The Form of the Tramel.

But before I come to the Use and Vertue thereof, I will shew you the form and substance whereof it ought to be made; because nothing hath ever done this Instrument more Injury, then false Substances and false Shapes. Therefore some make these Tramels of all Leather, and they will either reach or break, the first marrs the Work by uncertainty, the other loseth the labour.

Another makes it of Canvass, and that galls.

A third makes it of strong Lists, and that hath all the faults of both the former, for the softness will not let it lie close, and the gentleness makes it stretch out of all compass, or break upon every stumble. And as these, so there are a World of other useless Tramels, for you must understand, that touching the true Tramel, the Side-Ropes must be firm without yield­ing an hair: The Hose must be soft, lie close, and not move from his first place, and the Back-band must be flat, no matter how light, and so de­fended from the Fillets, that it may not gall. And this Tramel must be thus made, and of these Substances.

First, for the Side-Ropes, they must be made of the best, finest and strongest Pack-thread, such as your Turky-thread, and turned by the Roper into a delicate strong Cord, yet at the utmost, not above the bigness of a small Jack-line, with a Noose at each end, so strong as is possible to be made; neither must these Side-Ropes be twined too hard, but gentle, and with a yielding condition, for that will bring on the Motion more easie, and keep the Tramel from breaking, now these Side-Ropes must be just thirty six Inches in length, and so equal one with another, that no difference may be espied.

For the Horse which must be placed in the small of the Fore-leg, and the small of the hinder-Leg, above the Feet lock, they must be made of fine Girt-Web, which is soft and pliant, and loyned with double Cotton: Over the Girt-Web must be fastened strong Tabbs of white Neats Lea­ther well Tallowed, and suited to an even length, and stamped with holes of equal distance, which shall pass through the Nooses of the Side▪Ropes, and be made longer or shorter at pleasure, with very strong Buckles. These Hose, the Girt would be four Inches in length, and the Tabbs ten.

The Back-band being of no other use but to bear up the Side Ropes, would (if you Tramel all the fore-Legs) be made of fine Girt Web, and [...]oyned with Cotton; but if you Tramel but one side, then an ordinary Tape will serve, being sure that it carries the side-Ropes in an even Line, without either Rising or falling; for if it rise, it shortens the side-Rope, and if it falls, it endangers tangling.

[Page 53] Thus you see what the true Tramel is, and how to be made; touching the use, it thus followeth.

The true Ʋse of the true Tramel.

When you have brought your Horse into an even smooth Path, without Rubs or roughness, you shall there loose the near fore-Leg, and the near hinder-Leg, then put to them the side-Rope, and see that he stand at that just proportion which Nature her self hath formed him, without ei­ther straining or enlarging his Members, and in that even and just length, stay the side-Rope by a small Tape fastened up to the Saddle. Then with your hand on the Bridle, straining his Head, put him gently forward, and if need be, have the help of a by-stander to put him forward also, and so force him to Amble up and down the Road, with all the Gentleness you can, suffering him to take his own leisure, that thereby he may come to an understanding of his restraint, and your Will for the Performance of the Motion, and though he snapper or stumble, or peradventure fall now and then, yet it matters not, do you only stay his Head, give him leave to Rise, and with all gentleness put him forward again, till finding his own fault, and understanding the Motion, he will become perfect, and Amble in your Hand to your contentment. And that this may be done with more ease and less amazement to the Horse, it is not amiss (at his first Tramel­ing) that you give your Side-Ropes more length then ordinary, both that the Twitches may be less sudden, and Motion coming more gently, the Horse may sooner apprehend it.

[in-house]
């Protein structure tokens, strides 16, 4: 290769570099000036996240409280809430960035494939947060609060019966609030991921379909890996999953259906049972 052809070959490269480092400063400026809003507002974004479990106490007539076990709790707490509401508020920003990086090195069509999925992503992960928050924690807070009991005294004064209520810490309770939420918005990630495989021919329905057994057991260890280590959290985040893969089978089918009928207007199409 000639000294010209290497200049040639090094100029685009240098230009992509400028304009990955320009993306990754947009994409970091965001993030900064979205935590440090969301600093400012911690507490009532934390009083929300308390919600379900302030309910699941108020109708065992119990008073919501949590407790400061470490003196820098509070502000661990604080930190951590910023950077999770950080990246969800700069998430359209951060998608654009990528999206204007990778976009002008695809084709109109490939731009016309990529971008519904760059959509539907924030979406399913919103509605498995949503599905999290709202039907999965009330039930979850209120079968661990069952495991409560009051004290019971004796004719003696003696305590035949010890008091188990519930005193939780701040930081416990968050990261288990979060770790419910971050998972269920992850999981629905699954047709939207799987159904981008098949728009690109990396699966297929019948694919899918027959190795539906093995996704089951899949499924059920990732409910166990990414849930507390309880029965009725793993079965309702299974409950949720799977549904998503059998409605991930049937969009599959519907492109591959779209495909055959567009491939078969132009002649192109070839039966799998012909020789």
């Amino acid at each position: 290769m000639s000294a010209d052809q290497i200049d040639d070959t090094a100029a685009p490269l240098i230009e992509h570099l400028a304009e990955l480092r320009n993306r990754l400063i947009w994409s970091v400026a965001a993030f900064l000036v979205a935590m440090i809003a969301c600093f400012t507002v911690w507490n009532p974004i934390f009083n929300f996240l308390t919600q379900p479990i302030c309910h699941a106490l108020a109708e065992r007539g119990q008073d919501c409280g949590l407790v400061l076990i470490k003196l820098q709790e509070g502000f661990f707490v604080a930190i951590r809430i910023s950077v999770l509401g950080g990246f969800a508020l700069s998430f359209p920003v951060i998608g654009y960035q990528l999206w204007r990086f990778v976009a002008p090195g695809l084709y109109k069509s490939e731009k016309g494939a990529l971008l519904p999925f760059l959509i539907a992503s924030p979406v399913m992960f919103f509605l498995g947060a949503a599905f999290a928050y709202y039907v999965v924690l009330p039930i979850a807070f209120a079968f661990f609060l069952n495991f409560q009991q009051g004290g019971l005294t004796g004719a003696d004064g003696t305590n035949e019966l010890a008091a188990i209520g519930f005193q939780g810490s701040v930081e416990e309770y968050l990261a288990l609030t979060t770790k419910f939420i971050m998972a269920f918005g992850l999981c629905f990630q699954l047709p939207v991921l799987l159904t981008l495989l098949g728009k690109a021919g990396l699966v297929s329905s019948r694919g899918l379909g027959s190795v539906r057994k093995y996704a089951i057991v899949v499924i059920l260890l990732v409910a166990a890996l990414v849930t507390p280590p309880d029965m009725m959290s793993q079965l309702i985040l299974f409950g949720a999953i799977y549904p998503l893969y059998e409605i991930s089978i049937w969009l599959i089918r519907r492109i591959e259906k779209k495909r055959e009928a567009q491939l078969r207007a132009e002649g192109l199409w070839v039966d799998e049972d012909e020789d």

But as soon as he comes to any perfectness, then instantly put the Side-Ropes to their true length. For an Inch too long, is a Foot too slow in the Pace; and an Inch too short causeth Rouling, a Twitching up of the Legs, and indeed a kind of plain Halting.

When to alter the Tramel.

When the Horse will thus Amble in your Hand perfectly, being Tra­melled on one side, you shall then change them to the other side, and make him Amble in your hand as you did before. And thus you shall do, chan­ging from one side to another, till with this half▪Tramel he will Run and Amble in your hand, without snappering or stumbling, both readily and swiftly; when this is attained unto, which cannot be above two or three houres labour, (if there be any tractableness) you may then put on the whole Tramel, and the broad, flat back Band, Trameling both sides equally, and so Run him in your hand (at the utmost length of the Bridle) up and down the Road divers times, then pause, cherish, and to it again; and thus apply him, till you have brought him to that Perfection, that he will Amble swiftly, truly and readily, when, where, and how you please; then [Page 54] put him upon uneven and uncertain ways, as up-hill and down-hill, where there are clots and roughness, and where there is hollowness and false treading.